Before removing the engine bracket and digging into the timing belt, you need to position the #1 piston at TDC. This is a
little tricky, but not as bad as it sounds.
The good news is that if your engine was running correctly before you started tearing it apart, the timing is already
correctly set. You will simply note where things are so you can get everything back together.
First, label all of the spark plug wires. This sounds dumb, but it will save you.
Here is one of the tricky parts. You now need to mark the distributor body so that you know the rotor position when #1 is
at TDC. Mitsubishi (in their infinite wisdom) did NOT put the contact point for the #1 plug right under the top plug (why
would they do something simple like that?).
Remove the plug wires and unbolt the distributor cap. Here is the view of the # 1 contact point. It is about the 4 o'clock
position compared to the top plug in. Here is the view of the cap upside-down. Also mark the distributor cap on the top
Now mark the distributor body at a point below where the CONTACT POINT for the # 1 plug wire is. This should be at about
4 o'clock on the distributor. The distributor rotor at this point may be in any spot around the circle.
Now you will rotate the engine to correctly position the engine. Don't worry, it does not have to be perfect, just close.
The interior marks on the crank sprocket and cam sprockets will give the final lineup.
For the automatic transmission car, you can simply turn the crank pulley by hand or using a strap wrench. This is easier
if the spark plugs are loose already. Alternatively, you can put on the crank bolt and turn it using a 1/2" socket.
(For a manual transmission, place the car in neutral to turn the engine).
Turn the crank pulley clockwise while watching the distributor rotor. The rotor will move counter-clockwise. When the
rotor reaches the area of your mark on the distributor body, check the crank pulley. Look at the timing mark, which is located
on the engine bracket. You should see a notch in the pulley at about the 10-12 degree BTDC mark. Highlight this notch with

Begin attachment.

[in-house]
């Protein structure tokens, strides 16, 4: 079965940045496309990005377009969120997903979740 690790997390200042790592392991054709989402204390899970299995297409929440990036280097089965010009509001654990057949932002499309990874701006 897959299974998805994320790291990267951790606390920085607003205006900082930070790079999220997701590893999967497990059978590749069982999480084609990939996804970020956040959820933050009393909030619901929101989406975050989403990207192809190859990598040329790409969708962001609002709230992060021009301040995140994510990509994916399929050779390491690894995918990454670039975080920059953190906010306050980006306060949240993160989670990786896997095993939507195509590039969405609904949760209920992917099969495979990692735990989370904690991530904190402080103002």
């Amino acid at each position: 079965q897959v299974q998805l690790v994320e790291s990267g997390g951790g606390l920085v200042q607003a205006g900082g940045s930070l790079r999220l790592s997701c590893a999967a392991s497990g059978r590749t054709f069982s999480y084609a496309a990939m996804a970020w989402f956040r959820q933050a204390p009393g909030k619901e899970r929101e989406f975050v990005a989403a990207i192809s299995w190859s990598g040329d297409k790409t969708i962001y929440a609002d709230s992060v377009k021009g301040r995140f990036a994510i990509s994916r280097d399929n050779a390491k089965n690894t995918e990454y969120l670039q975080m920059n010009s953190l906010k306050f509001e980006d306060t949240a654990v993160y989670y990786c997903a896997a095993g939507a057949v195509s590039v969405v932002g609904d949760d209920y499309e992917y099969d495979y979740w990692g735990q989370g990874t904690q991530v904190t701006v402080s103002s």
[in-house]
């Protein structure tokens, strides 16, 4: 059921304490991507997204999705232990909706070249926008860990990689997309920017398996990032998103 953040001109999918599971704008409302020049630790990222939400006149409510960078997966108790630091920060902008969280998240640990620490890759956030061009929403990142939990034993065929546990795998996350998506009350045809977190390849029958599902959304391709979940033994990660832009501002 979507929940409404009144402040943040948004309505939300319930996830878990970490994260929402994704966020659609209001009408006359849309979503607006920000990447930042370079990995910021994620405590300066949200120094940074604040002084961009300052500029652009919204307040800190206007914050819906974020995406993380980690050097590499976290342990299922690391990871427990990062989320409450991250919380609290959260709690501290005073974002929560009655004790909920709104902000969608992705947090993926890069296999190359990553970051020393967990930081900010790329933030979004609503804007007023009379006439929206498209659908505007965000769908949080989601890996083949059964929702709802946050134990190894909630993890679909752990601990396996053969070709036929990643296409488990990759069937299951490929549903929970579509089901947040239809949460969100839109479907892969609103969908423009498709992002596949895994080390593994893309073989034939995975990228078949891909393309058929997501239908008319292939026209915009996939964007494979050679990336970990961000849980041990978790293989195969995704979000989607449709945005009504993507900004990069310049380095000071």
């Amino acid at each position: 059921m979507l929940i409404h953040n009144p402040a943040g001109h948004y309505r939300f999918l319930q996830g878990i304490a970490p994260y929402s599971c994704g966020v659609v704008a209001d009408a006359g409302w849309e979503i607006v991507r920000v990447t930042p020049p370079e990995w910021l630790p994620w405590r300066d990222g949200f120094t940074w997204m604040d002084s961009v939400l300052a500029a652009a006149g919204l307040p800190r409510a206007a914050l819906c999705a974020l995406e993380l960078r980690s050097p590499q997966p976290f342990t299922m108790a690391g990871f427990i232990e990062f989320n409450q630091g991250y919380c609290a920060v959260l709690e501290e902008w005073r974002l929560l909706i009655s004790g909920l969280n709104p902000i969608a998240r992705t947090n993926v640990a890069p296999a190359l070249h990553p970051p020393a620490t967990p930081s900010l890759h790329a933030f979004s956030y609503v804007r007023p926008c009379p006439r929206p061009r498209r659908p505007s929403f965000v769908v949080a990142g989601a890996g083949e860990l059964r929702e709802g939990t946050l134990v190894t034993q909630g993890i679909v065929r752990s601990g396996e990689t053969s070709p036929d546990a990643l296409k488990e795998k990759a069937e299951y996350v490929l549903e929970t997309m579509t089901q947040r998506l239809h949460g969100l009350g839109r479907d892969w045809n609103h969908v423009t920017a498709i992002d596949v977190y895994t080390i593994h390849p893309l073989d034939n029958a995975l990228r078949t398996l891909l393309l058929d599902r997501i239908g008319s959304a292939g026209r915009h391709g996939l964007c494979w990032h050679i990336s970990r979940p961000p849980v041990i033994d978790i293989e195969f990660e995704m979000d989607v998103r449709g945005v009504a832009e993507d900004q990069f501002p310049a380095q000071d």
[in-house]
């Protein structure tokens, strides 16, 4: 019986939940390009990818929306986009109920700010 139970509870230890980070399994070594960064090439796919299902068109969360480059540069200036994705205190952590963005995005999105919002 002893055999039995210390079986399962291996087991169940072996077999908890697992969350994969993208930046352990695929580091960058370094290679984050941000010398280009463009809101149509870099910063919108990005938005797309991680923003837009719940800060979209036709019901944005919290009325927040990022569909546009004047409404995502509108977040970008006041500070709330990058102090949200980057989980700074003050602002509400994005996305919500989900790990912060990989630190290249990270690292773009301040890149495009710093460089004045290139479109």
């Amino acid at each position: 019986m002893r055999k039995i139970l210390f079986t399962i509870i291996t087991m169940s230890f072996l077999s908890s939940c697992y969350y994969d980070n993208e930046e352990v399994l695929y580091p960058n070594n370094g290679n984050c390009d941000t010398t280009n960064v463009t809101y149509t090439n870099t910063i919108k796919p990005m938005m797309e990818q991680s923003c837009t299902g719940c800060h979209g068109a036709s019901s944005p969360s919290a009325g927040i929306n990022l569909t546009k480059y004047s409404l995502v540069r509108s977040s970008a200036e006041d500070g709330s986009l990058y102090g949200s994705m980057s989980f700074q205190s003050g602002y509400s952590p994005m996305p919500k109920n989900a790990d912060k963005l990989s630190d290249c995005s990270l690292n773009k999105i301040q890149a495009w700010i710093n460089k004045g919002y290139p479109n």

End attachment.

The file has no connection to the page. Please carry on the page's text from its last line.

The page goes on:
white paint or chalk.
Because the crank pulley and sprocket make two revolutions for each revolution of the distributor rotor, you should also see
the white mark come into position when the rotor is pointing 180 degrees opposite to your mark on the distributor body. Rotate
the crank once around again to get #1 piston near TDC. Remember, the firing point for the # 1 cylinder is 12 degrees BEFORE
TDC, so actual TDC will be 12 degrees after your mark as the rotor turns counterclockwise.
Now remove the crank bolt without rotating the crankshaft. A strap wrench will help. Keep an eye on the distributor rotor.
A good idea, BTW, is to leave the distributor cap loosely over top of the rotor to keep anything from smashing it during
At this stage, the crank pulley should slide right off. A small nub on the underlying dampener shows its correct orientation
to the crank sprocket and the Woodruff key.
Now remove the engine dampener, which lies under the main crank pulley. You will need a puller-tool to do this. Use correct
size bolts (#8 metric, I think) to slowly pull the dampener off the end of the crankshaft.
This will expose a small round plate that covers the keyway and the front main (crankshaft) seal.
OK. Big deep breath. Now you are ready to remove the engine mounting bracket. Basically, this is a big piece of metal that
serves 2 purposes. First, it give the engine mount something to bolt on to. Second, it serves as a mount plate for a few
of the accessories.
With the motor mount out, the remaining 5 bolts are all located on the left side of the bracket (towards the rear of the
To remove the two bolts behind that power steering pulley (arrows), you must loosen the power steering pump mounting bracket.
This is behind the R front of the engine, and is held on by two bolts. Loosen, do not remove these. With the PS pump
bracket loose, you can shimmy the 2 engine bracket bolts out.
With the bolts removed from the engine bracket, it will side out from its mounting shafts. You can ease it down and out from
below as long as the PS pump bolts are loose.
Now that we are done with all of that ... it is on to the timing cover and changing the belt !
Timing Belt Change -- Page 5